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Open Access Highly Accessed Open Badges Research article

Dopamine Agonists and their risk to induce psychotic episodes in Parkinson's disease: a case-control study

Daniel Ecker13, Alexander Unrath1, Jan Kassubek1 and Michael Sabolek12*

Author Affiliations

1 Department of Neurology, University of Ulm, 89081 Ulm, Germany

2 Current address: Department of Neurology, EMA-University of Greifswald, 17475 Greifswald, Germany

3 Current address: Focus Clinical Drug Development, Neuss, Germany

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BMC Neurology 2009, 9:23  doi:10.1186/1471-2377-9-23

Published: 10 June 2009



Psychosis is rare in untreated patients with Parkinson's disease (PD) but the prevalence rises to 40% during dopaminergic treatment. So far, no systematic comparison of the psychogenic potential of different dopaminergic drugs had been performed.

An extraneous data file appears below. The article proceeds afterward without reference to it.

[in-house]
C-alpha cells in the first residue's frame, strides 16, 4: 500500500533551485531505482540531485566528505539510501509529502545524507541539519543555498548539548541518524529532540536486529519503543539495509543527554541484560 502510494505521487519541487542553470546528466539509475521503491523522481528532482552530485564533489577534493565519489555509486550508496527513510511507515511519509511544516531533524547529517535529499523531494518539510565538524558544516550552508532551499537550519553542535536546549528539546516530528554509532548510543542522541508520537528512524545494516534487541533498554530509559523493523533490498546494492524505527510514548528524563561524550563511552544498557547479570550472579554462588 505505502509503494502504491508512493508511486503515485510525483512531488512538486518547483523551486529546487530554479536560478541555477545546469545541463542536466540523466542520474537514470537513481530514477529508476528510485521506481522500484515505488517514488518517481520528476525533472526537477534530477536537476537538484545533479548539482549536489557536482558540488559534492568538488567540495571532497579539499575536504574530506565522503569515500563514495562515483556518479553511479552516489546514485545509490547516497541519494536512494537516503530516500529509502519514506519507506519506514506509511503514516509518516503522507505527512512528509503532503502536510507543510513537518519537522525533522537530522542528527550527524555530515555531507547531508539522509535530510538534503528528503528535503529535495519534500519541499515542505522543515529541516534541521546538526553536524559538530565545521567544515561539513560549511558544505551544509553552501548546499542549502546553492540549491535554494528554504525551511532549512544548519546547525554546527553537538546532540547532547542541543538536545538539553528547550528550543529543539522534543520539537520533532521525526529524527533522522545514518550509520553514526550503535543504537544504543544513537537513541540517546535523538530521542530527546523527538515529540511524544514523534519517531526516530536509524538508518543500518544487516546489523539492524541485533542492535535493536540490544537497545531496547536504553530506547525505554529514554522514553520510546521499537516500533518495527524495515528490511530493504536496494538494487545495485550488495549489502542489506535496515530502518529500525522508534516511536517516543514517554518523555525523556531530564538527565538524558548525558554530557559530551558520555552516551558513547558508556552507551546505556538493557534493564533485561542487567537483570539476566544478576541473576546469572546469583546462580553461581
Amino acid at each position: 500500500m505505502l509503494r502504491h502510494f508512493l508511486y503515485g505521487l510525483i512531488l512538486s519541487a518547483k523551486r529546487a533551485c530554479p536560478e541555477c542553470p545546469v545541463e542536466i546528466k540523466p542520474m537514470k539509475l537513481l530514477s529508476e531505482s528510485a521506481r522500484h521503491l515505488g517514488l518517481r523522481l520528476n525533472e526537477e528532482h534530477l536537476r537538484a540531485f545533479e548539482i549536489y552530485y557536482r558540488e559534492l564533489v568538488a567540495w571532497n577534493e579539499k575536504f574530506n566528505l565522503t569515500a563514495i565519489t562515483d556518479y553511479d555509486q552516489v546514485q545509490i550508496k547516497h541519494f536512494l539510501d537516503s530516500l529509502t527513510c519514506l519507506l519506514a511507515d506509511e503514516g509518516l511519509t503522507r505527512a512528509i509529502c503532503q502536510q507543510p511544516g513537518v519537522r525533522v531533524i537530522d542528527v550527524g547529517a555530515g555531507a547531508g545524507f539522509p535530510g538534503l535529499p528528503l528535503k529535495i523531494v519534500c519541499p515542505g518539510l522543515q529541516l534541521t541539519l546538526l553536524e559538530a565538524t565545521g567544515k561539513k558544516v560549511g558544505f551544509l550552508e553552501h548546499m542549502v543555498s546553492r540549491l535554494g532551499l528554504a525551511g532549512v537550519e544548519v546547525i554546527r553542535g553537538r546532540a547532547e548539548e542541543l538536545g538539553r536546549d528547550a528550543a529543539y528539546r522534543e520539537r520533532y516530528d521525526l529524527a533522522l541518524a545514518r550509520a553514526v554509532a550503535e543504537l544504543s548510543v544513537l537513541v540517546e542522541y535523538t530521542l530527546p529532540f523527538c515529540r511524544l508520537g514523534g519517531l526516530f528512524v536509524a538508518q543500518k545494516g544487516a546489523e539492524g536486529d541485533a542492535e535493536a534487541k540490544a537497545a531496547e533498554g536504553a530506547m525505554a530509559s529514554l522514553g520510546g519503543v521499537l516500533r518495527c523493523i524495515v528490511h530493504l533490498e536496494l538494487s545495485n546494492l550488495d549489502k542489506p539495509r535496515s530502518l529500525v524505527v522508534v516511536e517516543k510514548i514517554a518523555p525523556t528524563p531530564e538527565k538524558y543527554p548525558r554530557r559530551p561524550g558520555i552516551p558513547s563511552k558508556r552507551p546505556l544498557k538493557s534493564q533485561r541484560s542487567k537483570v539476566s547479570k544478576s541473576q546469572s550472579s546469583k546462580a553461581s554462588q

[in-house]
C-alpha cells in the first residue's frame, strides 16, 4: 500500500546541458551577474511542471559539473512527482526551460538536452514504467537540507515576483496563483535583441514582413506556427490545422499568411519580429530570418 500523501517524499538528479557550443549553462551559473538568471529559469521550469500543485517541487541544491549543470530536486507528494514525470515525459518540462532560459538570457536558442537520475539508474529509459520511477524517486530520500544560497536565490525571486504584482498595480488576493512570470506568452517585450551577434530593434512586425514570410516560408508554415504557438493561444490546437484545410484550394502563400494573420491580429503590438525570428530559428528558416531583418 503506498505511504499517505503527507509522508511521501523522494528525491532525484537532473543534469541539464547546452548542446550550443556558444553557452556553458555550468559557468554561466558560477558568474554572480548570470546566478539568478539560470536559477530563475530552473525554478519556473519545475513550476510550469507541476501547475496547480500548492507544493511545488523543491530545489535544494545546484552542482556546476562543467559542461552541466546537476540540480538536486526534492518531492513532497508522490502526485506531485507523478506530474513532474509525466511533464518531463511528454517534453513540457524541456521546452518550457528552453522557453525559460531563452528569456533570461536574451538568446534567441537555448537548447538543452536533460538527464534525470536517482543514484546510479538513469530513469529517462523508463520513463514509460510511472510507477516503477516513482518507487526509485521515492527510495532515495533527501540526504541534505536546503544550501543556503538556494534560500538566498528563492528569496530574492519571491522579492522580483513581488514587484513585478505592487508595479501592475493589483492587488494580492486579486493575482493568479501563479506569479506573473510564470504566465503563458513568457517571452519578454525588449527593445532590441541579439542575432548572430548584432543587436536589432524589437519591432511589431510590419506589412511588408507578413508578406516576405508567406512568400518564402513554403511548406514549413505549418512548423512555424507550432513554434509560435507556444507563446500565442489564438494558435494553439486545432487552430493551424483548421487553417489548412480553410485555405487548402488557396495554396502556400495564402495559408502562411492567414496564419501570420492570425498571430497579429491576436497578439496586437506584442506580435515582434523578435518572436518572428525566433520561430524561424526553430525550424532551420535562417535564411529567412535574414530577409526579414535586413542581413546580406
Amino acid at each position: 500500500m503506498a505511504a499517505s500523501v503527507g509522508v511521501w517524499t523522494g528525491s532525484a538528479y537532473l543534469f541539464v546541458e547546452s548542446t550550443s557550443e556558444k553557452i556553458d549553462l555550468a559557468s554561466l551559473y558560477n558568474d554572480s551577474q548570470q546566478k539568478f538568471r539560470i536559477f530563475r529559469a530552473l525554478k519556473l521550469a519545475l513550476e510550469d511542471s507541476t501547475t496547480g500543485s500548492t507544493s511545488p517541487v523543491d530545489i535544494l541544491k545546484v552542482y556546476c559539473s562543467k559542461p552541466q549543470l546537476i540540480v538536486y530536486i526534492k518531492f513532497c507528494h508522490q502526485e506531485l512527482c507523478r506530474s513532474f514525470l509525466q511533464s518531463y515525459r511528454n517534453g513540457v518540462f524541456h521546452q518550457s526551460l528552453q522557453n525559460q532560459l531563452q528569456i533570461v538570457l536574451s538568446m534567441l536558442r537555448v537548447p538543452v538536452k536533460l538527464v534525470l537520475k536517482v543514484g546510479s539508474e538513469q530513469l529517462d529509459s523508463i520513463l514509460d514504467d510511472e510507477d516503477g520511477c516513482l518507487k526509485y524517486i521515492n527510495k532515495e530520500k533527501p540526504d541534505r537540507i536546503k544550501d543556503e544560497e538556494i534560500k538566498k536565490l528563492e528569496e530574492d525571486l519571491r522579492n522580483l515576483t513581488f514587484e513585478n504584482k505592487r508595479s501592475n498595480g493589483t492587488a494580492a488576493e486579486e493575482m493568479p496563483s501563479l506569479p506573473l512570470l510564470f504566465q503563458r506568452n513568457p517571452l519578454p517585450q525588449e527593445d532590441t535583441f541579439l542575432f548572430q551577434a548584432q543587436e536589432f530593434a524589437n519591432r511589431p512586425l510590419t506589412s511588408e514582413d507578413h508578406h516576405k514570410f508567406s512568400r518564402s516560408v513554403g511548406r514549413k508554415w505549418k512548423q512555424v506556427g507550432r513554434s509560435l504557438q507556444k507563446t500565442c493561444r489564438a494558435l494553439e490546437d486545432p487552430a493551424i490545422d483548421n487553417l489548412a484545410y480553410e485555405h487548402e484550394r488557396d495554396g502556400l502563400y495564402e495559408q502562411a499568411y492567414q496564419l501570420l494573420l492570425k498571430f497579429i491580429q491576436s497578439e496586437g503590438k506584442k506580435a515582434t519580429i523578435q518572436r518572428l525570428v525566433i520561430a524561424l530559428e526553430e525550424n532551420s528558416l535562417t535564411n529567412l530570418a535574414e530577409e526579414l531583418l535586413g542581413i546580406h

Eighty PD patients with psychotic episodes were compared to an age-matched control group of PD patients without psychotic episodes (n = 120) in a cross-sectional retrospective study.


We found a positive correlation between psychotic episodes and dementia, number of concomitant medication, and pergolide intake. Odds ratio calculation confirmed the association with dementia. With respect to dopaminergic treatment, pergolide showed the highest odds ratio, levodopa the lowest. An adjusted logistic regression model confirmed the strong association with psychotic episodes and pergolide and no association with levodopa (adjusted odds ratio 2.01 and 0.11, respectively).


The analysis indicates that dementia and concomitant medication are factors in PD associated with psychotic symptoms. Furthermore, different dopaminergic drugs showed markedly different associations with psychotic symptoms